The defense budget has already absorbed about half of all spending cuts even though it represents less than a fifth of the federal budget. If the Obama Administration continues to weaken U.S. forces, the country will be unable to maintain its superpower status.
As the U.S. withdraws from Iraq and Afghanistan, the world is not becoming a safer place. Iran and North Korea continue to invest in capabilities designed to kill Americans and their allies. Syria is wracked by civil war and has the potential to destabilize the entire Middle East. The world order relies on the U.S. being able to project its stabilizing presence. Yet President Obama’s current policies are undermining the very capabilities that make power projection possible.
The U.S. should adopt a “protect and defend” strategy with a mix of offensive (conventional and nuclear) and defensive (active and passive) forces. Despite the increasing spread of ballistic missile technologies, the Administration has proposed a woefully inadequate missile defense budget and has canceled some of the most promising missile defense programs, including the Multiple Kill Vehicle, Airborne Laser, and Energy Kinetic Interceptor.
The U.S. remains the only nuclear-armed country without a substantive nuclear weapons modernization program. President Obama’s policy is preventing the U.S. from developing a nuclear arsenal capable of threatening what state sponsors of terrorism value: their own survival and means of threatening their neighbors and oppressing their citizens.
In the past year, at least six Islamist-inspired terrorist plots aimed at the U.S. have been thwarted, bringing the total number of terrorist plots foiled since 9/11 to at least 51. The fact that the U.S. has not seen a large-scale successful attack since 9/11 truly speaks to the successes of the nation’s law enforcement and counterterrorism enterprise. More, however, can be done to strengthen these efforts.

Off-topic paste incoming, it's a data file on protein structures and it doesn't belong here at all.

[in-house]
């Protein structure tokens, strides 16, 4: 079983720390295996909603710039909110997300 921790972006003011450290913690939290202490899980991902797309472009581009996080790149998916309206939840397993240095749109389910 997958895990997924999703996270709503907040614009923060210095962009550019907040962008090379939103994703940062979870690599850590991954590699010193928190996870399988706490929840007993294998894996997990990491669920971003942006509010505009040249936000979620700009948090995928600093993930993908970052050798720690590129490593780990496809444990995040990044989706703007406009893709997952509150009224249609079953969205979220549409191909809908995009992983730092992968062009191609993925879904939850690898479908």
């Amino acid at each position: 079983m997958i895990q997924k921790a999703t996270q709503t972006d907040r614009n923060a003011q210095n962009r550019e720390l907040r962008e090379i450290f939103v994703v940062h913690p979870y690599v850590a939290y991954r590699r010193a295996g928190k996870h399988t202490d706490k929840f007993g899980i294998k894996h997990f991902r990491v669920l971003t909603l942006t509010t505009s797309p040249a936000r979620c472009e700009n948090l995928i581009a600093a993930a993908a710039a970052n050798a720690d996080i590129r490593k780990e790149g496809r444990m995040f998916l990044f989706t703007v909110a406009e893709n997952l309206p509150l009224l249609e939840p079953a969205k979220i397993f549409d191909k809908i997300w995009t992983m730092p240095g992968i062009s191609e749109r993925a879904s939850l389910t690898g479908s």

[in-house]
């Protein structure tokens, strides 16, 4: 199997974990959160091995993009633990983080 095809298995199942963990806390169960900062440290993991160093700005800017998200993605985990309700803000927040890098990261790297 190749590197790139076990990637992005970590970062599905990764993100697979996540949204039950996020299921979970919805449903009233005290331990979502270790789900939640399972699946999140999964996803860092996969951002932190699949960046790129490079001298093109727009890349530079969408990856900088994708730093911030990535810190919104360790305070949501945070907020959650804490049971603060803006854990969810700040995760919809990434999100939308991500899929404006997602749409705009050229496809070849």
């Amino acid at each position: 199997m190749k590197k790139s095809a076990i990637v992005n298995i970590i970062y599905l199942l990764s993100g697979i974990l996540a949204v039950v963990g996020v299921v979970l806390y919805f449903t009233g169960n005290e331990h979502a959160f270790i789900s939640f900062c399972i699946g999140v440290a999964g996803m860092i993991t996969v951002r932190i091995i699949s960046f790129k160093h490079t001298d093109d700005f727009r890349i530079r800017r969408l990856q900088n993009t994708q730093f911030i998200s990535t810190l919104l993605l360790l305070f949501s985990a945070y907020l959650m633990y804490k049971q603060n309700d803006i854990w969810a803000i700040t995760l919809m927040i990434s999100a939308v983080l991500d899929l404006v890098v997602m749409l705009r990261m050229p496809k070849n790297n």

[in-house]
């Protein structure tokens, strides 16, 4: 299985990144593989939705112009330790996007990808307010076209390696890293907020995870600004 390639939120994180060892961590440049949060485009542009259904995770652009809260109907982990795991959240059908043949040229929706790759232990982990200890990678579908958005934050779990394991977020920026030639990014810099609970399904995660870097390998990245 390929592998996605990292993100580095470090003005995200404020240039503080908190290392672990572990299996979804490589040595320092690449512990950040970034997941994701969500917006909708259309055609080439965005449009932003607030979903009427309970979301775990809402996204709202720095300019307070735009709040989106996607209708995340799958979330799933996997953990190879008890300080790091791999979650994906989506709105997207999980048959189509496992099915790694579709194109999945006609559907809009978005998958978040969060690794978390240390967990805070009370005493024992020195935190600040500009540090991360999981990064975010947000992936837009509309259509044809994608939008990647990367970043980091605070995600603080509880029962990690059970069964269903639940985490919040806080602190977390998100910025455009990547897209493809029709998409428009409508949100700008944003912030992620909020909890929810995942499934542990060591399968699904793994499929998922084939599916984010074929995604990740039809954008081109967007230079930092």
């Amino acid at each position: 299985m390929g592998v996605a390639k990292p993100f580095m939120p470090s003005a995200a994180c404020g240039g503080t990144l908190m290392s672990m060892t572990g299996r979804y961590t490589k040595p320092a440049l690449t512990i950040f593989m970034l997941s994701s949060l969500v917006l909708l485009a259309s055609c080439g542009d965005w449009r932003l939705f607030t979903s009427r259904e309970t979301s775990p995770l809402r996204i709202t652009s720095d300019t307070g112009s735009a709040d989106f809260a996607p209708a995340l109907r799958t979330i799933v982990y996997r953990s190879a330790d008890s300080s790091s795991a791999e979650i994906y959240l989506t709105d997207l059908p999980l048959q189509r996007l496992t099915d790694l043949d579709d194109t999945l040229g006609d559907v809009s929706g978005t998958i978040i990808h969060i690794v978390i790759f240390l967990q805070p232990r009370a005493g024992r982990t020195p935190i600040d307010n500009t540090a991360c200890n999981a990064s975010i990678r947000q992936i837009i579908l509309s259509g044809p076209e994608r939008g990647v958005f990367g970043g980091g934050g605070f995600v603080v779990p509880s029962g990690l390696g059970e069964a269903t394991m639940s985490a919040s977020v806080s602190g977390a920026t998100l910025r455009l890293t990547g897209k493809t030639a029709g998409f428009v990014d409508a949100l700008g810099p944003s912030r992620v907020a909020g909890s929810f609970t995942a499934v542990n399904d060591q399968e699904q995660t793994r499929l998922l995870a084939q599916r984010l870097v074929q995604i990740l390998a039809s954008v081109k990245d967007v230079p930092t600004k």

It has been 11 years since the tragedy of 9/11. While the U.S. has made great strides, the threat of terrorism has not yet abated. Both at home and abroad, America needs an enduring and sustainable counterterrorism enterprise capable of responding to future emerging threats.
—Michaela Bendikova is Research Assistant for Missile Defense and Foreign Policy in the Douglas and Sarah Allison Center for Foreign Policy Studies, a division of the Kathryn and Shelby Cullom Davis Institute for International Studies, Lisa Curtis is Senior Research Fellow for South Asia in the Asian Studies Center, and Jessica Zuckerman is a Research Associate in the Allison Center at The Heritage Foundation.
The White House, “National Strategy for Counterterrorism,” June 2011, http://www.whitehouse.gov/sites/default/files/counterterrorism_strategy.pdf (accessed September 6, 2012).
The Heritage Foundation Counterterrorism Task Force, “A Counterterrorism Strategy for the ‘Next Wave,’” Heritage Foundation Special Report No. 98, August 24, 2011, http://www.heritage.org/research/reports/2011/08/a-counterterrorism-strategy-for-the-next-wave.
James Jay Carafano, Steven Bucci, and Jessica Zuckerman, “Fifty Terror Plots Foiled Since 9/11: The Homegrown Threat and the Long War on Terrorism,” Heritage Foundation Backgrounder No. 2682, April 25, 2012, http://www.heritage.org/research/reports/2012/04/fifty-terror-plots-foiled-since-9-11-the-homegrown-threat-and-the-long-war-on-terrorism; and Steven Bucci and Jessica Zuckerman, “51st Terrorist Plot Against the United States: Continued Threat of al-Qaeda and Affiliates,” Heritage Foundation Issue Brief No. 3598, May 8, 2012, http://www.heritage.org/research/reports/2012/05/51st-bomb-terror-plot-proves-continued-threat-of-al-qaeda.